Despite solid combat, what was disappointing was the lack of variety in enemies and how to take them down. By the end of my journey, I was sick and tired of killing wave after wave of the same marauders and commanders, whilst the native animal species felt like a rinse and repeat job by the time the credits role. Most boss fights require very little skill, culminating in one of the most average final boss fights I've encountered in a long while.
As with nearly every RPG title, The Outer Worlds includes an experience and perk system that allows you to upgrade aspects such as your health, weapon damage, and TTD time each time you level up. Also included is a skill system them gives you the ability to increase skills such as lie, persuasion, intimidate, locksmith, science etc, all of which allow you to interact with NPC and the game world in varying ways. A high persuasion, intimidate or lie skill allows you to manipulate NPCs into giving you access to hidden areas, or even avoid combat scenarios completely. Locksmith, science and medicine for example allow you to pickpocket easily, and make better use of plasma weapons. Other skills also give you the ability to play the game your way. Want to become a stealthy assassin? You can. Want to become a one-man army? That’s possible too. There’s nothing here that hasn’t already been done in RPGs before, so veterans of the genre should feel right at home.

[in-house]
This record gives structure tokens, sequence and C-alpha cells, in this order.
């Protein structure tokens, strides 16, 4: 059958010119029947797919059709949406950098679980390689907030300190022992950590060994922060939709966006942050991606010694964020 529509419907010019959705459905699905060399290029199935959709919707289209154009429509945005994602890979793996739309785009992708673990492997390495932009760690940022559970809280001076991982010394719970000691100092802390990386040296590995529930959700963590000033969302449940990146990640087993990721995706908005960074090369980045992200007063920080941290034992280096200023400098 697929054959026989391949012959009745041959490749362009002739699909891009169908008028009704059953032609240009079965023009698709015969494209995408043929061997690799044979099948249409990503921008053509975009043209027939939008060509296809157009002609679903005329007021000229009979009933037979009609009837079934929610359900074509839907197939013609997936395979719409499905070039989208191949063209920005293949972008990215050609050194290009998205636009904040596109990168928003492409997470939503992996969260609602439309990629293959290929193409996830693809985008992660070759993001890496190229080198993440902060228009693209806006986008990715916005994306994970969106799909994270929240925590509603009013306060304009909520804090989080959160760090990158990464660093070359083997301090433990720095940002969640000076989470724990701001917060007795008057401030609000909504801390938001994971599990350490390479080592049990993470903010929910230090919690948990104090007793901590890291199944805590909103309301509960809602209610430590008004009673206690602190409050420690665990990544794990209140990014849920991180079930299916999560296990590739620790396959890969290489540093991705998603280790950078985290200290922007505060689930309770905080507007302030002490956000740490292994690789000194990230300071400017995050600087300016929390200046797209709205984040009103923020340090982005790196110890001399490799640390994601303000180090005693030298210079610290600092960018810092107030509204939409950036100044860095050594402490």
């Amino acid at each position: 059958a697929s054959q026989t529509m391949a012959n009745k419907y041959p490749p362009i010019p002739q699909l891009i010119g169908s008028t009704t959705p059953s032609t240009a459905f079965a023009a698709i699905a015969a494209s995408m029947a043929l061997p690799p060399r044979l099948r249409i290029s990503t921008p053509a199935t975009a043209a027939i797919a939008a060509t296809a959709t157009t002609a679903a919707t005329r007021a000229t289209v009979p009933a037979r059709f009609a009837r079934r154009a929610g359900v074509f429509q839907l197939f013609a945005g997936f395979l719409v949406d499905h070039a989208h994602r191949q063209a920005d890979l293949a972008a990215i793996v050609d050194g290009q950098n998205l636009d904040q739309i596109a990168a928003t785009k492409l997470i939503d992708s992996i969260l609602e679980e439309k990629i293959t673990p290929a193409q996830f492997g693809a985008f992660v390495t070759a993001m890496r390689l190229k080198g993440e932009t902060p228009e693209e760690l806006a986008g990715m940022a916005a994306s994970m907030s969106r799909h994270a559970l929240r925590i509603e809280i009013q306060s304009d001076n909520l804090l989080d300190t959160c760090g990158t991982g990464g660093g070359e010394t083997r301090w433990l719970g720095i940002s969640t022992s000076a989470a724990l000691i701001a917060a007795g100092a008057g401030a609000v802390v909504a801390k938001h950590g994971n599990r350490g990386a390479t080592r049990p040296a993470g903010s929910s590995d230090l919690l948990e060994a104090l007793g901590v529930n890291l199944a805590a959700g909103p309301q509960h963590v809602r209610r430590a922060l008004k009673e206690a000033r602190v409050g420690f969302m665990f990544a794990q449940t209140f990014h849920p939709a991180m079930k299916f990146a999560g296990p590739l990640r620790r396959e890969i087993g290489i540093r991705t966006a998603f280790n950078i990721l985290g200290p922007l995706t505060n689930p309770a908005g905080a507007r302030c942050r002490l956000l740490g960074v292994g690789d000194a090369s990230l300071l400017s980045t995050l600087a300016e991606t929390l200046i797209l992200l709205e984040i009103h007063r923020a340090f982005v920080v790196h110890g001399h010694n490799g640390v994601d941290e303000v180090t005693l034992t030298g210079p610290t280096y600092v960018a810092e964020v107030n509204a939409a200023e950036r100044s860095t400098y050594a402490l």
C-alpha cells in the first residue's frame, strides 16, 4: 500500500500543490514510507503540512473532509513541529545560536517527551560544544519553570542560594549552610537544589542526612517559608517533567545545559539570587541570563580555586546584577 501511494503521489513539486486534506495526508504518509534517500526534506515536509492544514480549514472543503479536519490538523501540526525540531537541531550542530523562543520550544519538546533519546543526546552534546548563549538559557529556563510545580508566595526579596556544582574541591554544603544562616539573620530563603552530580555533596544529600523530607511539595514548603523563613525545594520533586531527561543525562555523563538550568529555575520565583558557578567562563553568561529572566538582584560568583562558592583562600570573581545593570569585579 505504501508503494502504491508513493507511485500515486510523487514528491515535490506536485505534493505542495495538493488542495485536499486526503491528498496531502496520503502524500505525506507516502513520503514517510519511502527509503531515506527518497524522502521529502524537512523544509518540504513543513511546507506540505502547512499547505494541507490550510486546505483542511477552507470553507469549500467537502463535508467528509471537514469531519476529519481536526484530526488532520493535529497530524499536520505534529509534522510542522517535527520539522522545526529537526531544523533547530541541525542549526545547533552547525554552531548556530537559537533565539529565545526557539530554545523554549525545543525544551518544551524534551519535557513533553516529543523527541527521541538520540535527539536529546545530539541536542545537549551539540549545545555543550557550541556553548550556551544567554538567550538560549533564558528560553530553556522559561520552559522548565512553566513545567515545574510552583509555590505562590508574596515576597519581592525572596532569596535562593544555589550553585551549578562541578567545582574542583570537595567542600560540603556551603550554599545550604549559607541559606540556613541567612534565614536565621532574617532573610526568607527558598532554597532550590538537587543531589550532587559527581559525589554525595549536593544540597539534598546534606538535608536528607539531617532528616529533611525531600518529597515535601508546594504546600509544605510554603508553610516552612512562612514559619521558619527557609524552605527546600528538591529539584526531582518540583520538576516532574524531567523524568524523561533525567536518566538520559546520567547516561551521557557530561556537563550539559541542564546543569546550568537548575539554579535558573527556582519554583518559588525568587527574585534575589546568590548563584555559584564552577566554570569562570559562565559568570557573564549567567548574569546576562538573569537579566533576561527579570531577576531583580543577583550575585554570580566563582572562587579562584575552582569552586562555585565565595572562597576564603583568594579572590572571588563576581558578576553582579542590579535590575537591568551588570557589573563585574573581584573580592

Having said that, adding a little twist into the core RPG element, The Outer Worlds introduces a flaw system that gives you the chance to obtain extra perks points, at a cost. For example, I was constantly suffering corrosive damage, so was offered the chance to take higher corrosive damage in order to obtain an extra perk point. It’s then up to you to decide whether the flaw is worth the extra perk point. In some cases, it certainly was, while in others, the increased damage taken wasn’t offset by the extra perk.